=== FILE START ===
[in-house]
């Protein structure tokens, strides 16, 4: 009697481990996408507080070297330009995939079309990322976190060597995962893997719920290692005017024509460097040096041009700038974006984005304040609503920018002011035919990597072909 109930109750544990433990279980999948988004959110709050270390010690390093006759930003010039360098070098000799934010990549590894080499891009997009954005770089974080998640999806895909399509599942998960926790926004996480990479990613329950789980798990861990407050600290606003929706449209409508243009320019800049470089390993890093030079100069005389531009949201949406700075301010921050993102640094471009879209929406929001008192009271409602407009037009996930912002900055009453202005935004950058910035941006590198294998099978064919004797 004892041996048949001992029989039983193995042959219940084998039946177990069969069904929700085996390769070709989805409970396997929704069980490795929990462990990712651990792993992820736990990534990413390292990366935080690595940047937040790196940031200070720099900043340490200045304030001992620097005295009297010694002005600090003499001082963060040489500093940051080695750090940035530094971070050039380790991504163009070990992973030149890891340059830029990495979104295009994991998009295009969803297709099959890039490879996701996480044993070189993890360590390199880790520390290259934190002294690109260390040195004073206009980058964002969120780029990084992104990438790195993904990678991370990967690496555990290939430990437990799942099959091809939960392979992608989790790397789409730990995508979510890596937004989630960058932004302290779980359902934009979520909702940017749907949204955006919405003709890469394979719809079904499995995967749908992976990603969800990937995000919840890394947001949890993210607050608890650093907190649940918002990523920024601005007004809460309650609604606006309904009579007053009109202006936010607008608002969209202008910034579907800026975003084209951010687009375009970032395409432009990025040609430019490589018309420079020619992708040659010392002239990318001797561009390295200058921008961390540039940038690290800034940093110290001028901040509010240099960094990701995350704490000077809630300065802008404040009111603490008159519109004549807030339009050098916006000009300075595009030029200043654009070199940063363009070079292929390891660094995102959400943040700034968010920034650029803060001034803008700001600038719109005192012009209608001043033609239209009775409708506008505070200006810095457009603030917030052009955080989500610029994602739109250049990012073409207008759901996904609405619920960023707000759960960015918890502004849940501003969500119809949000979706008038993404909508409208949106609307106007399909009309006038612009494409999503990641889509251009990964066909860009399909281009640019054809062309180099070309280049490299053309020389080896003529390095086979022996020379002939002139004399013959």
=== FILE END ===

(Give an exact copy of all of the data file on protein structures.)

[in-house]
């Protein structure tokens, strides 16, 4: 009697481990996408507080070297330009995939079309990322976190060597995962893997719920290692005017024509460097040096041009700038974006984005304040609503920018002011035919990597072909 109930109750544990433990279980999948988004959110709050270390010690390093006759930003010039360098070098000799934010990549590894080499891009997009954005770089974080998640999806895909399509599942998960926790926004996480990479990613329950789980798990861990407050600290606003929706449209409508243009320019800049470089390993890093030079100069005389531009949201949406700075301010921050993102640094471009879209929406929001008192009271409602407009037009996930912002900055009453202005935004950058910035941006590198294998099978064919004797 004892041996048949001992029989039983193995042959219940084998039946177990069969069904929700085996390769070709989805409970396997929704069980490795929990462990990712651990792993992820736990990534990413390292990366935080690595940047937040790196940031200070720099900043340490200045304030001992620097005295009297010694002005600090003499001082963060040489500093940051080695750090940035530094971070050039380790991504163009070990992973030149890891340059830029990495979104295009994991998009295009969803297709099959890039490879996701996480044993070189993890360590390199880790520390290259934190002294690109260390040195004073206009980058964002969120780029990084992104990438790195993904990678991370990967690496555990290939430990437990799942099959091809939960392979992608989790790397789409730990995508979510890596937004989630960058932004302290779980359902934009979520909702940017749907949204955006919405003709890469394979719809079904499995995967749908992976990603969800990937995000919840890394947001949890993210607050608890650093907190649940918002990523920024601005007004809460309650609604606006309904009579007053009109202006936010607008608002969209202008910034579907800026975003084209951010687009375009970032395409432009990025040609430019490589018309420079020619992708040659010392002239990318001797561009390295200058921008961390540039940038690290800034940093110290001028901040509010240099960094990701995350704490000077809630300065802008404040009111603490008159519109004549807030339009050098916006000009300075595009030029200043654009070199940063363009070079292929390891660094995102959400943040700034968010920034650029803060001034803008700001600038719109005192012009209608001043033609239209009775409708506008505070200006810095457009603030917030052009955080989500610029994602739109250049990012073409207008759901996904609405619920960023707000759960960015918890502004849940501003969500119809949000979706008038993404909508409208949106609307106007399909009309006038612009494409999503990641889509251009990964066909860009399909281009640019054809062309180099070309280049490299053309020389080896003529390095086979022996020379002939002139004399013959």